Dov Seidman is the founder of LRN, a consulting firm that works for the NFL, and addressed team owners in March on workplace behavior. He said last week that it is important for the NFL to understand its crucial role in American society and realize why the brunt of criticism is falling on it, as opposed to, for example, the judge or the prosecutor who gave Rice probation after seeing the shocking elevator video that was made public last week.
“The NFL is on such a pedestal that society is looking to the NFL for leadership on these issues,” Seidman said. “The NFL has to be able to effectively lead on issues of deep concern to society.”
And that society has been hammering the NFL. This time, the hue and cry has spread beyond sporting circles, with mainstream media, morning talk shows, members of Congress and the National Organization for Women joining the debate.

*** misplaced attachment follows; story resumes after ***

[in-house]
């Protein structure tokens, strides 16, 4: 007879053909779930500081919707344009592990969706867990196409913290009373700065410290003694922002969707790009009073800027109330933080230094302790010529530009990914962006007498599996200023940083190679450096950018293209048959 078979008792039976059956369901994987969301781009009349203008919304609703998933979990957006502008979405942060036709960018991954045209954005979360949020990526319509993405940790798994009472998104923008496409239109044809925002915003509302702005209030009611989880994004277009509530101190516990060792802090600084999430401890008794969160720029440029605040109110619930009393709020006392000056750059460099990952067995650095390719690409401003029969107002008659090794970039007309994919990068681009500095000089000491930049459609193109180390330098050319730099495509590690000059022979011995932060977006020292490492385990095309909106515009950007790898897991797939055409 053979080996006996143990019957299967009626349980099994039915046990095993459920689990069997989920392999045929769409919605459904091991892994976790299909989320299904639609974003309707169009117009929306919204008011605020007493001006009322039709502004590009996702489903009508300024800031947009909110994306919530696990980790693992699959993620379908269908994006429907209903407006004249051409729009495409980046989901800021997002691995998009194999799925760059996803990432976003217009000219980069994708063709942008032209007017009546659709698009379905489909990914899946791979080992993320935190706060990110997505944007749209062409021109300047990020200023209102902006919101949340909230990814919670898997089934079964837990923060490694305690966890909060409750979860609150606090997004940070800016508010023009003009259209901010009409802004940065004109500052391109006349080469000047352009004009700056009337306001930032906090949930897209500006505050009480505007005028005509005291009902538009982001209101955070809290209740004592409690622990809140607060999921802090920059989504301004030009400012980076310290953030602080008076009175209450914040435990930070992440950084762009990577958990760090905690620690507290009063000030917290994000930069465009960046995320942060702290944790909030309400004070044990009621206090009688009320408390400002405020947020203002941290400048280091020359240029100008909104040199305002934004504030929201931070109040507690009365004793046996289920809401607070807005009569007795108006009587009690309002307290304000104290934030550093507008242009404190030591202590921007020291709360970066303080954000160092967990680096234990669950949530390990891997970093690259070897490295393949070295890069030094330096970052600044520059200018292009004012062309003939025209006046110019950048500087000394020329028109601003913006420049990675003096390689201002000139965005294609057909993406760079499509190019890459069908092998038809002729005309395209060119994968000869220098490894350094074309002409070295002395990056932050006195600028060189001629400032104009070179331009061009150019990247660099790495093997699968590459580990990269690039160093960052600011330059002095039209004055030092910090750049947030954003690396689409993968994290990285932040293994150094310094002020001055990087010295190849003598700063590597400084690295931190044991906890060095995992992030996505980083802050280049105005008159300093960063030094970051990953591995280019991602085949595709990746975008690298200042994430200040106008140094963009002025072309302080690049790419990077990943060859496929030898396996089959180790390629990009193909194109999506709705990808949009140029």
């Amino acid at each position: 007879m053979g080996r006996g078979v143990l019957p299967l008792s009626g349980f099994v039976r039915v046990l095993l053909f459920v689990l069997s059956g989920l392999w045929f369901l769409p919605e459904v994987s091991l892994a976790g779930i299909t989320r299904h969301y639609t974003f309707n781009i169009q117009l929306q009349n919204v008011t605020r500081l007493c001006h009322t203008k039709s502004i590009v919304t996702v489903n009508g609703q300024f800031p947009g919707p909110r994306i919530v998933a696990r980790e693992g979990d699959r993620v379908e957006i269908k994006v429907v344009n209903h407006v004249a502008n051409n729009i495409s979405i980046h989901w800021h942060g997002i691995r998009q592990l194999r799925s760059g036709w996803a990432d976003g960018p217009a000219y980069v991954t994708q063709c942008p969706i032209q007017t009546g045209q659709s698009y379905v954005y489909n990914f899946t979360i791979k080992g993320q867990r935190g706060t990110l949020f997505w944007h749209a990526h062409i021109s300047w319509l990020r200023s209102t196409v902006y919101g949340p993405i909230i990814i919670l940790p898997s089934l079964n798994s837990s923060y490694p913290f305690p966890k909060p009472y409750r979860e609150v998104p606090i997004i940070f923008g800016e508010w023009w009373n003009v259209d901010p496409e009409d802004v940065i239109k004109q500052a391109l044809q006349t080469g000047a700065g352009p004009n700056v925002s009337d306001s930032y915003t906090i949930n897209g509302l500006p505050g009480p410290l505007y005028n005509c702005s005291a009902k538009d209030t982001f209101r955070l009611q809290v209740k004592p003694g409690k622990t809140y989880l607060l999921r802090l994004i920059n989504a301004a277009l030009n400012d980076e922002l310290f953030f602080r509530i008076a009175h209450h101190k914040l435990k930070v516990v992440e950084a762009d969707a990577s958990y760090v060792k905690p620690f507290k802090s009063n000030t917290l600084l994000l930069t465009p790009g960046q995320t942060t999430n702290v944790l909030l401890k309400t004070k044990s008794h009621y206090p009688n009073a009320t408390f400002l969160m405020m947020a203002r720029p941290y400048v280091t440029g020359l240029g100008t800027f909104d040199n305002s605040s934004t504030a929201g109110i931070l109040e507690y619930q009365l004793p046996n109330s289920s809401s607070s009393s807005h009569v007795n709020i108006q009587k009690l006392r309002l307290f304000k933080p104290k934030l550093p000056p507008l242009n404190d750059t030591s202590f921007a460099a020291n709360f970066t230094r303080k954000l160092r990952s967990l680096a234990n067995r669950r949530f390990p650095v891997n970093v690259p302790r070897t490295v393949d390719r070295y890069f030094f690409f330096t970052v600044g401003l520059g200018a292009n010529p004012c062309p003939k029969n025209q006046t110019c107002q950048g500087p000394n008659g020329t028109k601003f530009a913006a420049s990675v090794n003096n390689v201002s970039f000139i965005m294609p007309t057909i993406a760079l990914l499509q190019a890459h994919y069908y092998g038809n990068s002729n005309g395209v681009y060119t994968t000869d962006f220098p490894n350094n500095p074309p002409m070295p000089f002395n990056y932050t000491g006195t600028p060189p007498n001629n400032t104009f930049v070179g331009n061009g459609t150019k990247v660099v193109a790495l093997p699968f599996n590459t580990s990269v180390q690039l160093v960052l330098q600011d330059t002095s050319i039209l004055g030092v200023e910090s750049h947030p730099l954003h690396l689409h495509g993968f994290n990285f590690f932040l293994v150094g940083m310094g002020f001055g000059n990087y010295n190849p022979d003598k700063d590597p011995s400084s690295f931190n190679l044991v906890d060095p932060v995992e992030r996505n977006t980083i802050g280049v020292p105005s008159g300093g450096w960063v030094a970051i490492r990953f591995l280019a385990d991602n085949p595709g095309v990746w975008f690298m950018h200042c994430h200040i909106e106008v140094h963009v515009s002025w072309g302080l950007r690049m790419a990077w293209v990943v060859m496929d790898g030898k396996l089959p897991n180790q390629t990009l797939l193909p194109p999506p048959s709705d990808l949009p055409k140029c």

The NFL, though, is something of a hybrid between those entities, privately owned but ever so public. Andy Dolich, a longtime sports executive, including for the San Francisco 49ers, said, “These are private businesses, but they are owned in large part by the public, especially morally. So it’s going to be a significant challenge [for Goodell].”
A week of headlines
Inside the offices of other leagues, teams, networks and agencies, the conversation among senior executives sounded much like what was being said at watercoolers in offices across the country.
In interviews with two dozen industry insiders — all of them plugged in and long on experience — the observations that emerged followed several common threads.